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Sinking of the Lusitania

Elizabeth GrenierFebruary 23, 2015

When the Titanic sank, Germans mourned. Shortly after, as 1,200 civilians died during the sinking of the Lusitania, they cheered. Author Willi Jasper tells DW how intellectuals encouraged such shocking views.

Irish poster depicting the sinking of the Lusitania. Copyright: Mauritius images
Image: mauritius images

In May 1915, a German U-boat torpedoed the Lusitania, a large British passenger ship. It sank within just a few minutes, causing the death of almost 1,200 people, among which many prominent figures of American society, as well as women and children.

By firing on a civil ship without warning, the Germans not only breached international laws, they created a precedent which shocked the world, just like the September 11 attacks would years later. These events would influence the United States to join the war in 1917.

Building on the American historian George F. Kennan, who describes World War I as "the great seminal catastrophe of this century," professor Willi Jasper, author of the book "Der Untergang der Lusitania. Kulturgeschichte einer Katastrophe" (The Sinking of the Lusitania, Cultural History of a Catastrophe), sees the sinking of the Lusitania as the seminal event leading to the totalitarian violence of World War II.

His book is the first to analyze how the German cultural elite positioned itself in the propaganda war following these events.

Willi Jasper
Willi Jasper's book focuses on the cultural history of the sinking of the LusitaniaImage: be.bra verlag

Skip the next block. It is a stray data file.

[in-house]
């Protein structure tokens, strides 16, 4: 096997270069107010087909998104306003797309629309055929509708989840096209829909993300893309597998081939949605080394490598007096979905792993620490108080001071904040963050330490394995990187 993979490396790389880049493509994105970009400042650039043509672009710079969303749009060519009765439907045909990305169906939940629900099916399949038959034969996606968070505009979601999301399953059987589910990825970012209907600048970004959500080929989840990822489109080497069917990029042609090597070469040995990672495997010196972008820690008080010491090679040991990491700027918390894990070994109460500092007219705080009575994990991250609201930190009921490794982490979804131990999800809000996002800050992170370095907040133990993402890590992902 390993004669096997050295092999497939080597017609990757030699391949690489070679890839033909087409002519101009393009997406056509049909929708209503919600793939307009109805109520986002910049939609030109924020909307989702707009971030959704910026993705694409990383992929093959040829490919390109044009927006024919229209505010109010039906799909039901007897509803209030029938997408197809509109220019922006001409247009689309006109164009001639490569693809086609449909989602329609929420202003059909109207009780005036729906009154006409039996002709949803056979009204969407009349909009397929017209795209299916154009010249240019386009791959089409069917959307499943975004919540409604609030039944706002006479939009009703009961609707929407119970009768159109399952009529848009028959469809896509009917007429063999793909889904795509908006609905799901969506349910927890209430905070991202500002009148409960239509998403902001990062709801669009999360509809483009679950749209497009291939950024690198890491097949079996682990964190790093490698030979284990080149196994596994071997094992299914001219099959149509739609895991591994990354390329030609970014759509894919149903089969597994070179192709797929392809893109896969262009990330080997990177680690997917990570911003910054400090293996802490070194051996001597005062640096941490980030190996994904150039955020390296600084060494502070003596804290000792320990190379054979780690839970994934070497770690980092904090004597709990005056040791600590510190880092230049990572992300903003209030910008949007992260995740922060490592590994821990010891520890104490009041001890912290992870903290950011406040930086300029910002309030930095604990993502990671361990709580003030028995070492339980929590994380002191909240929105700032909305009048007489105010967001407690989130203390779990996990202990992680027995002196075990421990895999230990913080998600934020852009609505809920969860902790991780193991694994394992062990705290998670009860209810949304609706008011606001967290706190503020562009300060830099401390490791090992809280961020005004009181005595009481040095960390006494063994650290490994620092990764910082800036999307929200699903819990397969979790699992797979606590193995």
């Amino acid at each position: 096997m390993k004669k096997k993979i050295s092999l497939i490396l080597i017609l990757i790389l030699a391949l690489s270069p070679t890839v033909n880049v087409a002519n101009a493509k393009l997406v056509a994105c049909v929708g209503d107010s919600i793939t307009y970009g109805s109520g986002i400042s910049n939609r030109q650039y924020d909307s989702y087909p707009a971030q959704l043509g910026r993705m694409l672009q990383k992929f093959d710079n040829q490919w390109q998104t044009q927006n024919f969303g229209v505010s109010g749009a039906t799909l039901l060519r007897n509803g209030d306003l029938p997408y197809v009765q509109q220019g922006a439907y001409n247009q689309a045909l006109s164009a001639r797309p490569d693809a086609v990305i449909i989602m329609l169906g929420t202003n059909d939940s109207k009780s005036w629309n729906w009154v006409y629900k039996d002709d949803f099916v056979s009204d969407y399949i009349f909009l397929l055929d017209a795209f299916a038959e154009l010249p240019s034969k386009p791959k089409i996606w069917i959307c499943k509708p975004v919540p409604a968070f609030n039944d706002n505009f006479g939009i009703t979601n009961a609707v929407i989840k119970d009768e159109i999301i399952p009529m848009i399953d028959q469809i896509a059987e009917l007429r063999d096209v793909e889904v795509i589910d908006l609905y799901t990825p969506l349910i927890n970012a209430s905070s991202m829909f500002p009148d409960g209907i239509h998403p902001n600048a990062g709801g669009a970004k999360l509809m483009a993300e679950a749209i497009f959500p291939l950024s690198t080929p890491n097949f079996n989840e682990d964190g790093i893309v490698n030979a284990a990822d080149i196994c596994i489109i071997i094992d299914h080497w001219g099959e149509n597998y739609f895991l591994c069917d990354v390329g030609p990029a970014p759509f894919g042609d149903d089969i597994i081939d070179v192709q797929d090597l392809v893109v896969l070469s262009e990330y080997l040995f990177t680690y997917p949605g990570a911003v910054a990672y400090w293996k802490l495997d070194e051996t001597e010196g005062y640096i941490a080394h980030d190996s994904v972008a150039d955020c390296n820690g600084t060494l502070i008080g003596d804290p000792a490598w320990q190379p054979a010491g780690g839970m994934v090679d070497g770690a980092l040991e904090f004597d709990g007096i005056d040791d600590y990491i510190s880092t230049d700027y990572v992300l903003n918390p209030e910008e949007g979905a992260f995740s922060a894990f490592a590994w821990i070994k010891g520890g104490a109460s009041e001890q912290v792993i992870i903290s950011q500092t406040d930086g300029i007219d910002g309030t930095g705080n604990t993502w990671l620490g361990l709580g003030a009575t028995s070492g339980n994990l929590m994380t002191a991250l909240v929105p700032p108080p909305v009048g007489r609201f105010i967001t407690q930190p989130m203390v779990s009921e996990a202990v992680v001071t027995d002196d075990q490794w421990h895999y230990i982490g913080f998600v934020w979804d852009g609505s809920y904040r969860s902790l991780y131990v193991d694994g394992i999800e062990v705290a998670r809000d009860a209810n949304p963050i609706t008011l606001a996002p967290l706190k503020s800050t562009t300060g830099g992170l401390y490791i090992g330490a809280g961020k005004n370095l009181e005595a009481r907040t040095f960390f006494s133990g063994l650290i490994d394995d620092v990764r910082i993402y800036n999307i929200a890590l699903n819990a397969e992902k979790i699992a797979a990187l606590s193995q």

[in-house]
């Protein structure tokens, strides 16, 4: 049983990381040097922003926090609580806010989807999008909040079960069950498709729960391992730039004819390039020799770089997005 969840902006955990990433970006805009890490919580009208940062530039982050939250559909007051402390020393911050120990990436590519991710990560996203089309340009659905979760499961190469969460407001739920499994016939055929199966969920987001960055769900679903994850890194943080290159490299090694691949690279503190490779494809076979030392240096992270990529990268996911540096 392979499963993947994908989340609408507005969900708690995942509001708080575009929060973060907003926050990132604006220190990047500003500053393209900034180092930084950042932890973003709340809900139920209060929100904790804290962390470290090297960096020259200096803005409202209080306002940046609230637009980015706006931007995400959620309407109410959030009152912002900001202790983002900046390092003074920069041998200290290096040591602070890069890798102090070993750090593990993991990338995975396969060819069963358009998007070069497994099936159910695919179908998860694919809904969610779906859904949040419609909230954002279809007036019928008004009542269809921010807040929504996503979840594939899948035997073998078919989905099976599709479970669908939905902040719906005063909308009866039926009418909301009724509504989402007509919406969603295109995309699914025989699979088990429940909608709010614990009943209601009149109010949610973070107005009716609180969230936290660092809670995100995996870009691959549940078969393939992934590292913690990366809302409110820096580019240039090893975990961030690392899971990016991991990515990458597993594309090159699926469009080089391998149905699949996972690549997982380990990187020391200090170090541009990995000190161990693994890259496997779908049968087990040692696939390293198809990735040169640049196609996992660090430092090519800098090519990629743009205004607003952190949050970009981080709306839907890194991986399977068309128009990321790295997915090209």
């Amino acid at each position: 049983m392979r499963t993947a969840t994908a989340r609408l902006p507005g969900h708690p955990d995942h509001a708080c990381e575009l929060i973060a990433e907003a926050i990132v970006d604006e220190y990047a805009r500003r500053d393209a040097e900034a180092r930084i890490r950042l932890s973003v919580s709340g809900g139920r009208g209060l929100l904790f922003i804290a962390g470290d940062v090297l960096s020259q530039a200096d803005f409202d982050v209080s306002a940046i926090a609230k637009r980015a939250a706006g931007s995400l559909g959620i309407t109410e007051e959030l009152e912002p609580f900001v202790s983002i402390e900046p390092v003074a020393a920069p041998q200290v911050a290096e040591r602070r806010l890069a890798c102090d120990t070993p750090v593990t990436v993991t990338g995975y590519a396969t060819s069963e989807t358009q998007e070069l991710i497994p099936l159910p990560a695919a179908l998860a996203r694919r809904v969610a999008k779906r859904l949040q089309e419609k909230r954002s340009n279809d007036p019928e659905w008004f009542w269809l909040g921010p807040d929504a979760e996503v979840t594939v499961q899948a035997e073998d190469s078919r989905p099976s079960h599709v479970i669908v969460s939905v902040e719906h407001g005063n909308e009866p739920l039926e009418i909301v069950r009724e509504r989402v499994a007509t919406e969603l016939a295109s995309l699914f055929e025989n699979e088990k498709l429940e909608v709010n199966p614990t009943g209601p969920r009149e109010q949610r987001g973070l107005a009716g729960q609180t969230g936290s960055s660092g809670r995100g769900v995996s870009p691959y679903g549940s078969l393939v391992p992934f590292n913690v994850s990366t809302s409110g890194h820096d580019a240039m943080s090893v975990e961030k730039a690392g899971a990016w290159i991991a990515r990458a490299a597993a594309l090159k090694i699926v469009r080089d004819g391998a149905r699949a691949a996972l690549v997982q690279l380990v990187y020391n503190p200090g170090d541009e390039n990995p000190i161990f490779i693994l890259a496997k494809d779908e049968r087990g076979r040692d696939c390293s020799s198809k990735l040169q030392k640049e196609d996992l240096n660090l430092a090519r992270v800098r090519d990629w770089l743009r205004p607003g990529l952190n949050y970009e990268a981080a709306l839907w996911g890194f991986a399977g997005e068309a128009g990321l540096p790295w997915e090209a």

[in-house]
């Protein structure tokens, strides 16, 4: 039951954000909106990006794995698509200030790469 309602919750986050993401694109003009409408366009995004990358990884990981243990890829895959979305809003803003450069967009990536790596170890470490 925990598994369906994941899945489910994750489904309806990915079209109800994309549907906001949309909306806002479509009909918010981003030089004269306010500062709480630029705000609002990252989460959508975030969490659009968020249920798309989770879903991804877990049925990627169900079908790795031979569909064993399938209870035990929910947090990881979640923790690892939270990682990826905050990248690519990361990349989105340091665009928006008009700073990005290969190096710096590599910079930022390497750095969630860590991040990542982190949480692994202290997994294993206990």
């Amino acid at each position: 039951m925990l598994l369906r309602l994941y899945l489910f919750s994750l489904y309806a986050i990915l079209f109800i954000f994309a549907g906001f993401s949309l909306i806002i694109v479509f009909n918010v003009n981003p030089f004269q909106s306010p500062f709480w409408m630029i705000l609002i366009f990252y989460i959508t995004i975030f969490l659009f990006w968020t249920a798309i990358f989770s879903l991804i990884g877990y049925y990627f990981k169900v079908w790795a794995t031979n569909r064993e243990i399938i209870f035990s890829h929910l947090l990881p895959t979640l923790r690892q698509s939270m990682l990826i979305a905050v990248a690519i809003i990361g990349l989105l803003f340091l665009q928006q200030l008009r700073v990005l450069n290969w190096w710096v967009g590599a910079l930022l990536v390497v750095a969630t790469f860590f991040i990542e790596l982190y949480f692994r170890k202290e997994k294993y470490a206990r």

DW: How did the Germans react when the Titanic sank in 1912 as opposed to the sinking of the Lusitania in 1915?

Willi Jasper: Germans were deeply moved when the Titanic sank, they were even mourning. Articles demonstrating this were published in the newspapers at the time. The Titanic was a symbol of technological progress and it happened in a time of peace, so the Germans were saddened by the story of this ship defeated by the forces of nature.

With the Lusitania, which sank during the second year of war, they cheered. All of a sudden the German Navy demonstrated it could outdo the British navy by sinking a large luxury ship - this was seen as a success. The press coverage was bloodcurdling. And actually this attitude wasn't just in the press. The cultural elite joined in too - only a few exceptions held a different discourse, such as Erich Mühsam and Kurt Tucholsky. Thomas Mann, who would later win a Nobel Prize, was notably among the major writers praising the attack.